Formalities you say? What is a formality? In the most basic of terms: manners. Formalities are manners. We could call them niceties, amenities, bearing, behavior, breeding, carriage, ceremony, civilities, comportment, conduct, courtesy, culture, decorum, demeanor, deportment, dignity, elegance, etiquette, good breeding, good form, mien, mores, p's and q's, polish, politeness, politesse, propriety, protocol, refinement, social graces, sophistication, taste, or urbanity (thank you my friend the thesaurus!) but in an nut shell, all of these words mean basically the same thing; polite, refined social behavior.
And this concept is lacking, everywhere.
I'm not saying there aren't people that still know how to say please, thank-you, and excuse me in the average social setting, they exist, but they are not the norm. Most people are so self-involved the idea of being polite to someone else just for the simple act of being kind is such a foreign concept in our "dog-eat-dog" world when it happens, we are shocked. Admit it. You hold the door for someone and they say, "thank you," you are floored. At least I am, my husband is. More than once recently I've held the door and people just brush right through prompting my brain (but not my mouth - yet) to think, "you're welcome your highness, I'm sorry I didn't have time to roll out the red carpet and toss rose petals...will move more quickly next time!" These fools are everywhere. Shopping in our stores, driving on our streets, teaching our children, making laws (GOOD GOD!), and they function daily without manners. And do you know why? No one stops them.
The problem with manners is a double-edged sword. Those of us with them often don't correct those without them because we don't want to be rude. The curse of having manners is often also having an understanding of tolerance and we solace ourselves into thinking, "bless his/her heart, he/she just doesn't know any better." At least in the South that's what we're thinking.
Manners could change the world. I don't think anyone would be offended by a few more "pleases'" and "thank yous'" spewing from people lips. Manners will get you almost everywhere in my classroom. The students I am most drawn to are not the ones that are "super-smart" (or at least think they are...they do not grasp that at 15, no matter how "book-smart" you are, the real world can and will eat you alive, but I digress) but the ones that are the most polite. There are children failing my class from time to time or barely pulling a "C" that I would prefer to spend my time with because they are kind. They have manners. Give me a smart child with a genuine soul, now there's something special! When children with manners ask me to take late work they use words such as "please" and "ma'am" and they say "I'm sorry" and they mean it. It isn't a trite expression that covers all wrong, it's genuine. I assure you I hear more empty apologies on due dates than any one person should ever have to tolerate. But because I have manners, I overlook those without the ability to truly feel any remorse for their actions.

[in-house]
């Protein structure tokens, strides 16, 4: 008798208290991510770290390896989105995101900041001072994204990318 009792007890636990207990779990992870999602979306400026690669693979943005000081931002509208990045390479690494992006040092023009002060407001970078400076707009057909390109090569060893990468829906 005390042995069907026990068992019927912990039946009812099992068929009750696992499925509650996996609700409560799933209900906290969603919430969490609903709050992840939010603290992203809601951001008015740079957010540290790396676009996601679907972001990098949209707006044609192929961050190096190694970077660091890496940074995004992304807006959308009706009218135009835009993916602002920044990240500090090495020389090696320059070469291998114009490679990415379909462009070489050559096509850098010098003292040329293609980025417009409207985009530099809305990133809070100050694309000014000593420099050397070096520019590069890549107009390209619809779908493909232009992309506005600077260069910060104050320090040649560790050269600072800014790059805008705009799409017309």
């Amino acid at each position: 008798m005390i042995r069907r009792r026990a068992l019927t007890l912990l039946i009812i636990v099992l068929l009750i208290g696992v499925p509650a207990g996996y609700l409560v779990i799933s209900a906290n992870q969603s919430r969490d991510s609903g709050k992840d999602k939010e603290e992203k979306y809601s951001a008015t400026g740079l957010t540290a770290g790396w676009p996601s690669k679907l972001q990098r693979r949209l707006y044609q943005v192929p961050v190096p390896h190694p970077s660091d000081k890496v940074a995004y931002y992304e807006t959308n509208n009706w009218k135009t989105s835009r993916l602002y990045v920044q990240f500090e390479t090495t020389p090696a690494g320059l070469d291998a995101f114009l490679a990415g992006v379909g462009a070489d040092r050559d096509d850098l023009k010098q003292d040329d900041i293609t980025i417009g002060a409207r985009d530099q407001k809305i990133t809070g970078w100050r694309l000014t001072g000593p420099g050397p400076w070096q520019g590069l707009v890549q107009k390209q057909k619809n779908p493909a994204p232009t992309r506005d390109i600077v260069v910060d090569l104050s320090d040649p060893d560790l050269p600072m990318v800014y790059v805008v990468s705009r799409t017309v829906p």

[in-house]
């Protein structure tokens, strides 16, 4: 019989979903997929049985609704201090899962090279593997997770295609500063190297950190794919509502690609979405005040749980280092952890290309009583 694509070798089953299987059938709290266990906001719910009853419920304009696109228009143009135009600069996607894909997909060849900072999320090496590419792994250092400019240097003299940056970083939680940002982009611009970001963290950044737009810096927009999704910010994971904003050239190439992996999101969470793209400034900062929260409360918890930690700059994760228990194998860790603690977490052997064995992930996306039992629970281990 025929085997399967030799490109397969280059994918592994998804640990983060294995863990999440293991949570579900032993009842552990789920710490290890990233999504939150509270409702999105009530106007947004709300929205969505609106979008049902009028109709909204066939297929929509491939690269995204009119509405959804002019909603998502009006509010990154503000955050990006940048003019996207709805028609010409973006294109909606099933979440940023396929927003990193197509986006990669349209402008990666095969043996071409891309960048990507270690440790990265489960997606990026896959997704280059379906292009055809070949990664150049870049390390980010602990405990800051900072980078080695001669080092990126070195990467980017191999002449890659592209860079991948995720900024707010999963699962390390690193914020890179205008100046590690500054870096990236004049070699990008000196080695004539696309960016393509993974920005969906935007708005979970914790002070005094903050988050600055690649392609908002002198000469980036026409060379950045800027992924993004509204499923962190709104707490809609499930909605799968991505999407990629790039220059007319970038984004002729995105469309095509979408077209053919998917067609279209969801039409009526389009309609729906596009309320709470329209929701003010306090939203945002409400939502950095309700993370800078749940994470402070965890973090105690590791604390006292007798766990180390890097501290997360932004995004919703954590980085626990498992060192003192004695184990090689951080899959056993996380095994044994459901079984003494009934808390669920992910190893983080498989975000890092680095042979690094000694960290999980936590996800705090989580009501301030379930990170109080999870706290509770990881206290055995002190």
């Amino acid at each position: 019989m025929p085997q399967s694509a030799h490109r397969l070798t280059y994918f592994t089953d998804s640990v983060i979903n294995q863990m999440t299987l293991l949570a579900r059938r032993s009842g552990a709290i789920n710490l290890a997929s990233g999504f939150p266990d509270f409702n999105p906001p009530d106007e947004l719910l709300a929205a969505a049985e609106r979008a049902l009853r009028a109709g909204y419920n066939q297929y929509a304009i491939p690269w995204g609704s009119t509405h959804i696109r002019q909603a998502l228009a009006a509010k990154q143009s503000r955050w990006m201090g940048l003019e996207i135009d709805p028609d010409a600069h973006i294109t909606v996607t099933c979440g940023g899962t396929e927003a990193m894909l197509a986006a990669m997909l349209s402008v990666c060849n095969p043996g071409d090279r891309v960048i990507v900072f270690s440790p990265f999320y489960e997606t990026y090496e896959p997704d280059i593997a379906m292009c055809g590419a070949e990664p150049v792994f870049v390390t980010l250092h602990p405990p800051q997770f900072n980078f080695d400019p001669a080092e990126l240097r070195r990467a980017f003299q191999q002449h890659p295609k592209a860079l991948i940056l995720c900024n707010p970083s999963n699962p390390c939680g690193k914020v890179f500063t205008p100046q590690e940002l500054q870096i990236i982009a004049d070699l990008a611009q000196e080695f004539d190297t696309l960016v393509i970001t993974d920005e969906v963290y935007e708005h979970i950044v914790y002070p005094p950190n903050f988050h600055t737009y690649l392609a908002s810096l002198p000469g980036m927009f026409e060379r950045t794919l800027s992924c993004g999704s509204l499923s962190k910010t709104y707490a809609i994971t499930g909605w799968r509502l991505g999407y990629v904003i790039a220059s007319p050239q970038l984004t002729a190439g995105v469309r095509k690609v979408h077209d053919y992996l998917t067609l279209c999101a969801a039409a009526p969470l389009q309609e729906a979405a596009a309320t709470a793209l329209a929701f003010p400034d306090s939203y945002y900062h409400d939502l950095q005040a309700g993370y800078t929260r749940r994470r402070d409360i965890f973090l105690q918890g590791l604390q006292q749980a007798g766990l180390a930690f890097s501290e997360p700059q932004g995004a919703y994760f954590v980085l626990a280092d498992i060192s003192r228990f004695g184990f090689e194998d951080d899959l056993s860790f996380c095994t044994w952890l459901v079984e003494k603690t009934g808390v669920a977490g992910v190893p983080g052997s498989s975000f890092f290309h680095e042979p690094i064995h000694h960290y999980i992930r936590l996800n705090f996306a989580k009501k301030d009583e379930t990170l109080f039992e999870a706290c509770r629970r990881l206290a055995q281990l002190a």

But this atrocity of society isn't only at the high school level. It's a snowball effect. The students I deal with now that lack manners will grow up, they will become adults and part of society. Their ability to be polite and use manners will not change, they are rude now and they will be rude then unless something stops this pattern. I am doing my part, but I assure you, it takes more than a teacher to break the pattern, parents must also expect manners from their children. This right here is another problem.
I have stood by and watched teens cuss out their mothers in the office of my school. Five-year-old children hit their parents in the face and the parents do not correct the behavior. Elementary students that "mean-mug" me when I drive by in my car because I interrupted the game they were playing IN THE STREET! When I was a child, we played baseball in the street but when a car was coming we did something amazing - WE MOVED! (And usually waved because it was polite) Last night, my family went to dinner. As we were trying to park the kid in the spot next to us flung his door open without paying attention and I was mentally preparing myself to wait while he slowly and apathetically removed his body from the car, but much to my shock, he jerked the door closed and waved us into the spot. This was, of course, the right thing to do. I should not have been surprised by his manners, but I was. Because they are so rare.
Walking in my neighborhood I've watched people allow their dogs to poop right on the sidewalk or in someone's front yard and just leave it there. A man once actually said to my mother (when she witnessed such poor animal owner behavior), "just being neighborly" and laughed while his dog defecated in the yard. Yes. That happened. Shake your heads with me now in a collective "tsk...tsk...tsk". Now kudos to my mom, she had words for him, but many of us are not so brave. And here's is why: people without manners are often vindictive and mean. I jokingly correct kids in my community because I don't want my house egged or my tires slashed. Even living in a nice neighborhood, these thoughts cross my mind because children just aren't raised to respect anyone else (even themselves) anymore.